I won't go as far as Elliot, and I was certainly affected by several parts of "The Visitor". But the Reset Button effect in this episode is just too darn overwhelming. While not ruining it outright, the RB still puts such a heavy damper on the proceedings that I wasn't 'transported' the way the best Trek episodes can.

I'll try not to belabor the point, but here's a synopsis:

1. Avery Brooks' over-emoting. It so SO hard to ignore a story's 'scaffolding' when I feel like I'm watching an actor perform, instead of a character living his life.
2. The aged crewmembers, and 'getting the gang back together'. This was just too pat and expected (although I did think Terry Farrell's age makeup was outstanding).
3. The surprise writer-guest. This worn-out storytelling tactic is another example of the 'scaffolding' getting in the way of the story.
4. Worst of all, the Reset Syndrome. The moment we find out Tony Todd is playing old Jake, we know nothing will 'take' at the end. Despite the episode's emotional power (and there is plenty), the unavoidable Reset taints it with a fairytale quality that can't help but detract from it.
Elliott
Wed, Jul 13, 2011, 12:13am (UTC -5)
I also wanted to point out an element in the production of this episode that really ticked me off : we have never seen a black Bajoran before--which simply implies that their species evolved differently and their skin colouring is effected by different phenomena than humans, vulcans or klingons--but because Jake has married a Bajoran woman, she must be black. This, especially in the context of Star Trek, is offensive. I'm sure it wasn't written into the story, but someone's decision behind the scenes to cast racially in the 1990s is damned frustrating.

Upon another viewing, I'm afraid my opinion regarding the content hasn't changed much. There simply is too much in the way of awkward production, acting and techy script to get at the emotional heart, which as I've already said is unsure of itself. The episode is riding on a feeling, that of loss, but hasn't found a true premise to transform that feeling into a story. It's a glaring irony couched in this story about two writers.
Anti-Elliot
Thu, Jul 28, 2011, 8:50pm (UTC -5)
Elliot, you are dead inside.
Captain Tripps
Sat, Sep 17, 2011, 3:27pm (UTC -5)
"Jake goes through life miserably and broken because of an accident which robbed him of his father. Now, either it's an allegory for untimely loss, which is relatable and relevant to anyone or it's not. If it is, then what is the message here? There is no way to get over that loss and in the end it will destroy you unless you have some fancy fake science to hit the reset button."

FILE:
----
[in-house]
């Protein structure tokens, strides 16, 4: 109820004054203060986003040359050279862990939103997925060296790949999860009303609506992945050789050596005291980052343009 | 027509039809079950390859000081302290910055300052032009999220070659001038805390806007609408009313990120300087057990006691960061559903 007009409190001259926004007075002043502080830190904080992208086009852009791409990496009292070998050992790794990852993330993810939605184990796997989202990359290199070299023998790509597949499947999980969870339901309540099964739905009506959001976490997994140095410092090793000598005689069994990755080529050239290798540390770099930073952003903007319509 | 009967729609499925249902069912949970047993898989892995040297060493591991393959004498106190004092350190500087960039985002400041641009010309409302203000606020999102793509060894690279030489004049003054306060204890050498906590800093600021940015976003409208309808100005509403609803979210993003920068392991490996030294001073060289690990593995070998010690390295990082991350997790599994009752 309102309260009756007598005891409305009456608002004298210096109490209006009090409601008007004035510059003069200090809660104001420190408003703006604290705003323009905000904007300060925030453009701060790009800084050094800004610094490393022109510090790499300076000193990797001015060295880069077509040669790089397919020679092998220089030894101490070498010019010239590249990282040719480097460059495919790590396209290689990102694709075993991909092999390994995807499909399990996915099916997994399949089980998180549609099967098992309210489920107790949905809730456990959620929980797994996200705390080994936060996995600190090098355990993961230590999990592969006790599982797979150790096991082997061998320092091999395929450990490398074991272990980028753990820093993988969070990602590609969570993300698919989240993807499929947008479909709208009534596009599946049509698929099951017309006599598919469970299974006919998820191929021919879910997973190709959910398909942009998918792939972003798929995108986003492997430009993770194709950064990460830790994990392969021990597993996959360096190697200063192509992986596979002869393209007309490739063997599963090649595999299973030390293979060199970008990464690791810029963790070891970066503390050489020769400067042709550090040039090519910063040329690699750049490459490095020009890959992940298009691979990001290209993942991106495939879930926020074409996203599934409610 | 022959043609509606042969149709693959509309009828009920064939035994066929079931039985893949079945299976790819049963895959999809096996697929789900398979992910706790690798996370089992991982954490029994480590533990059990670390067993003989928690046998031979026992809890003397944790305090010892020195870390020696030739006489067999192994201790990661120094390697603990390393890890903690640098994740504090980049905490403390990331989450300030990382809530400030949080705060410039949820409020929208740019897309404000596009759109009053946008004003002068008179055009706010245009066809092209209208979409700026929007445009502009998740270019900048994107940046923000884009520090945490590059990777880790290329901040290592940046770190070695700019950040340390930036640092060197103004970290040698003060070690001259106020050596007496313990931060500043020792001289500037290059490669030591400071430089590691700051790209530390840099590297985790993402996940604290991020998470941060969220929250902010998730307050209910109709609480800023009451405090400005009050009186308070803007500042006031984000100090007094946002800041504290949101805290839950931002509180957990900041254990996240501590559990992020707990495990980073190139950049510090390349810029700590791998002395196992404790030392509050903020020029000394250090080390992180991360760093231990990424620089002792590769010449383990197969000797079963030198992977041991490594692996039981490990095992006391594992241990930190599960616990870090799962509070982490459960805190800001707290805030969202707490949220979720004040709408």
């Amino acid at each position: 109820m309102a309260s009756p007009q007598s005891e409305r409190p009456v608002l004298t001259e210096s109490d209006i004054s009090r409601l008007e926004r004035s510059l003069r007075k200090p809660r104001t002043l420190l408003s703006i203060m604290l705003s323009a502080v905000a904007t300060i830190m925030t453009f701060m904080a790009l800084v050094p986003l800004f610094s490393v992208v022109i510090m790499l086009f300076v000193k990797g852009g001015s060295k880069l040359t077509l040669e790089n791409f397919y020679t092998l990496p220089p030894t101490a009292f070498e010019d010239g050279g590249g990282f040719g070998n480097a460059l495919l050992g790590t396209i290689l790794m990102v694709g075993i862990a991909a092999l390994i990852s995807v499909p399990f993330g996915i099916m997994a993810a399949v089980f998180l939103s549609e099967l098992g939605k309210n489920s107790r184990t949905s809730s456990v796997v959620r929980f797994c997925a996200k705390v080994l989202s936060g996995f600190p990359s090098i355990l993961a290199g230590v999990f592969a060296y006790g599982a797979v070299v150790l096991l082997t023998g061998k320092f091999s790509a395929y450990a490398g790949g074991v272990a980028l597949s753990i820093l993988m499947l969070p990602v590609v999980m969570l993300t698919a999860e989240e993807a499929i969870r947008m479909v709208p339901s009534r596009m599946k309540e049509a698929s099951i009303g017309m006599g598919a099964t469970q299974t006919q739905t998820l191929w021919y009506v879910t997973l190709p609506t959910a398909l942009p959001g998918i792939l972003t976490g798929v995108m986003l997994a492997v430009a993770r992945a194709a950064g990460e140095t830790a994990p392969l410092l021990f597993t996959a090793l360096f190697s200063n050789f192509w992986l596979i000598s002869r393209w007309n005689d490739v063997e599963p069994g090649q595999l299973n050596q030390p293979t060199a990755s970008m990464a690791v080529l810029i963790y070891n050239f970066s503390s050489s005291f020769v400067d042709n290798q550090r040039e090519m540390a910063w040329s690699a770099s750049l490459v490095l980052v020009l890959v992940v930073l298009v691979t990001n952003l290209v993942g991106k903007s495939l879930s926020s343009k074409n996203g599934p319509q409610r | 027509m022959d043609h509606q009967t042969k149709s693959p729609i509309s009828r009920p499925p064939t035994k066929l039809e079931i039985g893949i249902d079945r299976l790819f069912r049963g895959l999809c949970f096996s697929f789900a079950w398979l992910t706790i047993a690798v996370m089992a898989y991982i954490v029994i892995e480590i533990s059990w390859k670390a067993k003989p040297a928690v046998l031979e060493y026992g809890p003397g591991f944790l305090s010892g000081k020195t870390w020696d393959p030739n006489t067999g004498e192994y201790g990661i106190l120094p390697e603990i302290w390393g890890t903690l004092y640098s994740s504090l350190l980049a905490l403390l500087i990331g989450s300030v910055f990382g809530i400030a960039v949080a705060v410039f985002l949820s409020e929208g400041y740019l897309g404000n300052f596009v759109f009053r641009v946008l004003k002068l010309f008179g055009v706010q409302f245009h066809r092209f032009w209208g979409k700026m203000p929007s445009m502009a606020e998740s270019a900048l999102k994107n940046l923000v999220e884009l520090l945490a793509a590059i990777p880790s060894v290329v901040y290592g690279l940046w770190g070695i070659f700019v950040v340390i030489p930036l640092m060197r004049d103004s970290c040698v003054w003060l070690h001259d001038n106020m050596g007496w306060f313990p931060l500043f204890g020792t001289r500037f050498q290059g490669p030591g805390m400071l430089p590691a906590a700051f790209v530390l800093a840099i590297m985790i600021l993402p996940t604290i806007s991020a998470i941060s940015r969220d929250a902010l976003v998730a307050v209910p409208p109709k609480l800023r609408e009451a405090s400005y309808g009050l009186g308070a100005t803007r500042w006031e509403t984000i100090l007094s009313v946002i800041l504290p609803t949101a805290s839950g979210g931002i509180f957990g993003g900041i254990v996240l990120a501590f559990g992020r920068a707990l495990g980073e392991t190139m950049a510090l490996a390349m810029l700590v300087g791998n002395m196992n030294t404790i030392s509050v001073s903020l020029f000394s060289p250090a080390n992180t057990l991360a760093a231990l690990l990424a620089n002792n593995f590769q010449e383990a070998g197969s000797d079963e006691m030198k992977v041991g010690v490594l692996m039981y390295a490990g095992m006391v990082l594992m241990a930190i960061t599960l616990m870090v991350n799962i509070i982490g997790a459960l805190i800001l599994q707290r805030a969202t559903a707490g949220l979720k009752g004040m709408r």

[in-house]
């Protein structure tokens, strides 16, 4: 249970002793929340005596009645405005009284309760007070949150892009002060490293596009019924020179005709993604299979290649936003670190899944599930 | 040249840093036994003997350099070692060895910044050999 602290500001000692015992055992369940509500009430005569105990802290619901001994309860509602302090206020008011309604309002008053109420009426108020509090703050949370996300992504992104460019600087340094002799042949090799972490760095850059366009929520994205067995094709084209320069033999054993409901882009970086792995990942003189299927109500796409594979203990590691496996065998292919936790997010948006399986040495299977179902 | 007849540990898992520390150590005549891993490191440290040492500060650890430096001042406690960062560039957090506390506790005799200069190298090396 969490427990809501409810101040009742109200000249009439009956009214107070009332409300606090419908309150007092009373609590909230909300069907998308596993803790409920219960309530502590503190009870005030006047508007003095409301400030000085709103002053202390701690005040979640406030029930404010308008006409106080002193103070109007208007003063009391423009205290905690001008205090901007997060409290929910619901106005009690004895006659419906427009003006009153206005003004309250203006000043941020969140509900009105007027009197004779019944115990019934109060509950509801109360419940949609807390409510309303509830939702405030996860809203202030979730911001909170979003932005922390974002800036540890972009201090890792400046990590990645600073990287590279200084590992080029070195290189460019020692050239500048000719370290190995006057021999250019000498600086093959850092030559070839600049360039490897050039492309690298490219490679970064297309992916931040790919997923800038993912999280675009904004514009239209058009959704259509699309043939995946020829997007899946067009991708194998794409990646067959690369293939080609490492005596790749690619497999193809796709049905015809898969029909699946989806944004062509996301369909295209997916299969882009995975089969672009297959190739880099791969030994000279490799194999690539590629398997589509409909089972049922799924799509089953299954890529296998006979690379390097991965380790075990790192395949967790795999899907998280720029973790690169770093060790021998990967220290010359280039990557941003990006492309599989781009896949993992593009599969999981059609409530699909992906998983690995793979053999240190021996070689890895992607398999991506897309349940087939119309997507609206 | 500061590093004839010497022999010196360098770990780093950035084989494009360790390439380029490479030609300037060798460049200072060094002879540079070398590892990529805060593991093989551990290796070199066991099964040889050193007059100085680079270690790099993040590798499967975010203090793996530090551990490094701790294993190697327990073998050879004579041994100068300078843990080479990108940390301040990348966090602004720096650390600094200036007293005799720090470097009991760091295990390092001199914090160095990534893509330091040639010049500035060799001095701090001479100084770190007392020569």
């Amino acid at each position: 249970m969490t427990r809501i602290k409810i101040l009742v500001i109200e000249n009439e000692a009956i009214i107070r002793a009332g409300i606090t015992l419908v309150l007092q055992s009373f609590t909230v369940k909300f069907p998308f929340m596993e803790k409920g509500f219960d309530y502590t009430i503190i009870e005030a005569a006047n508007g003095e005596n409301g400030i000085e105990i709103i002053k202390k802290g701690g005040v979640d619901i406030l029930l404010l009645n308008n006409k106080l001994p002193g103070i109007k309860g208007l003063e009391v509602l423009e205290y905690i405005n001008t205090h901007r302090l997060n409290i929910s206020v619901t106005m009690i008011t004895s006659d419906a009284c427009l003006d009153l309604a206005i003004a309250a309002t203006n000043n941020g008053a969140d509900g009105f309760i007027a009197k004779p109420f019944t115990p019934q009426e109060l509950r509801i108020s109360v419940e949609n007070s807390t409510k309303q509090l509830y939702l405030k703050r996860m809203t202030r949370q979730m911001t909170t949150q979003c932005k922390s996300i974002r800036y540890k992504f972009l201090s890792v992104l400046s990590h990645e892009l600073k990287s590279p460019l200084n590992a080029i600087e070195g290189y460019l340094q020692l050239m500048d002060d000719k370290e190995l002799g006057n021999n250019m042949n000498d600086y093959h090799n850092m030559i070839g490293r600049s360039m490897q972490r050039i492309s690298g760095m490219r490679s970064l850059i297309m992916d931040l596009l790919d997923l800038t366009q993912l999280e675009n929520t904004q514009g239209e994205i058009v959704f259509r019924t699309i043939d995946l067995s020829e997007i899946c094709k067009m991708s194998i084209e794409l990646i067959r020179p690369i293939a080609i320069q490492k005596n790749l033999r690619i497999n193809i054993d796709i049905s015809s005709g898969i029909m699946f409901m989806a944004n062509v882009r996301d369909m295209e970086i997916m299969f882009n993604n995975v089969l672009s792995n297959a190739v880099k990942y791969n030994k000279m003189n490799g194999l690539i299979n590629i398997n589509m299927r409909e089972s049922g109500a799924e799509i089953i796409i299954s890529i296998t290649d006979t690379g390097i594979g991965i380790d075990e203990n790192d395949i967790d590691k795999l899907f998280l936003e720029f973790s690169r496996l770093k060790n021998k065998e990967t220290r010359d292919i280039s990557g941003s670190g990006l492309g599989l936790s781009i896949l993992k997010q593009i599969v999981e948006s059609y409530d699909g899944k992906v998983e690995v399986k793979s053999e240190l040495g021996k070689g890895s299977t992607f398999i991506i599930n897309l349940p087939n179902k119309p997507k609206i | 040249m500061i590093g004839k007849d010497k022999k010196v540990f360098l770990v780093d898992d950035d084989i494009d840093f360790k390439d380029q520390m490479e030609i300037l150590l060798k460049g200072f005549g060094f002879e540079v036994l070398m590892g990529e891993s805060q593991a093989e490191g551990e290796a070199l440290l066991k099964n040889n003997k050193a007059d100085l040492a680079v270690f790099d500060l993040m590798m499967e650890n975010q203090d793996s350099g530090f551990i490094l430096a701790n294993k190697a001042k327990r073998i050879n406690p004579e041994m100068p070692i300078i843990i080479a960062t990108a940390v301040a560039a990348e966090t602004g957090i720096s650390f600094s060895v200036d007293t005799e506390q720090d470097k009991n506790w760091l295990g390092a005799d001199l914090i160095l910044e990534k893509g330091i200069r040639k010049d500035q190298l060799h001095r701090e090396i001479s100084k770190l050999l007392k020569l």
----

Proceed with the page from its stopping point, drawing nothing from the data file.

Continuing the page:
This was already addressed. Jake DID get over his fathers death. He left the station, returned to Earth, began a successful career in writing, started a family, etc. The technobabble you deride, yet is pretty much intrinsic to Trek, is what makes his situation different from someone else's - he hasn't completely lost his father. Sisko continuously pops up in Jake's life, reminding the boy of everything he has lost just when he manages to move past it. By asking that question you seemingly ignored these pretty vital plot points.

Also Kai Opaka's actresses skin was darkened somewhat for that role (or she had a deep tan, I dunno). I always thought she was played by an african american until I went and googled it. I don't disagree tho that the conceit was unnecessary, especially for the show that gave us the first (American) black/white kiss.
Wonko
Thu, Dec 15, 2011, 5:38pm (UTC -5)
@Elliott We've seen black Bajorans before - I can remember one in The Siege off the top of my head, and I'm sure there would be more if I looked. However, the point about the racial casting is probably apt. It always niggled at me that Sisko's love interests were always black - Jennifer, Fenna, Kassidy...not impossible that it's accidental, but unlikely.
Paul W.
Mon, Feb 6, 2012, 10:38am (UTC -5)
This is a great episode, but it has a couple flaws that keep it from being DS9's best (or among the top five in ST history).

For one thing, this episode suffers from bad timing. The events of "Way of the Warrior" make "Visitor" seem out of place. I would have preferred this ep late in season three or later in season four. Oh, and the fact that the photo of Jake and Ben shows Ben with the shaved head, considering the shaved head was such a new thing at this point in the series, is a tad hard to swallow.

I also didn't like the fact that Kasidy Yates is nowhere to be found. Given that she was so important to Sisko only a week earlier, shouldn't she be in this episode, even if it's briefly? Of course, the same could be said for the end of season five and for much of season six.

Last point: Avery Brooks at some key points in the series misses the mark, and I think he does with the "Jake, what's happened to you?" line. It's really awkwardly said. I liked Brooks for much of DS9, there are a few points (like this one) where he misses the mark at a key moment.

Oh, and it sucks for Cirroc Lofton that he couldn't be in much of the biggest Jake episode the series ever tried (other than "Nor the Battle of the Strong").
DARKJEDI
Wed, Apr 25, 2012, 9:41pm (UTC -5)
the best episode ever of ds9
Paul York
Sun, May 20, 2012, 5:50am (UTC -5)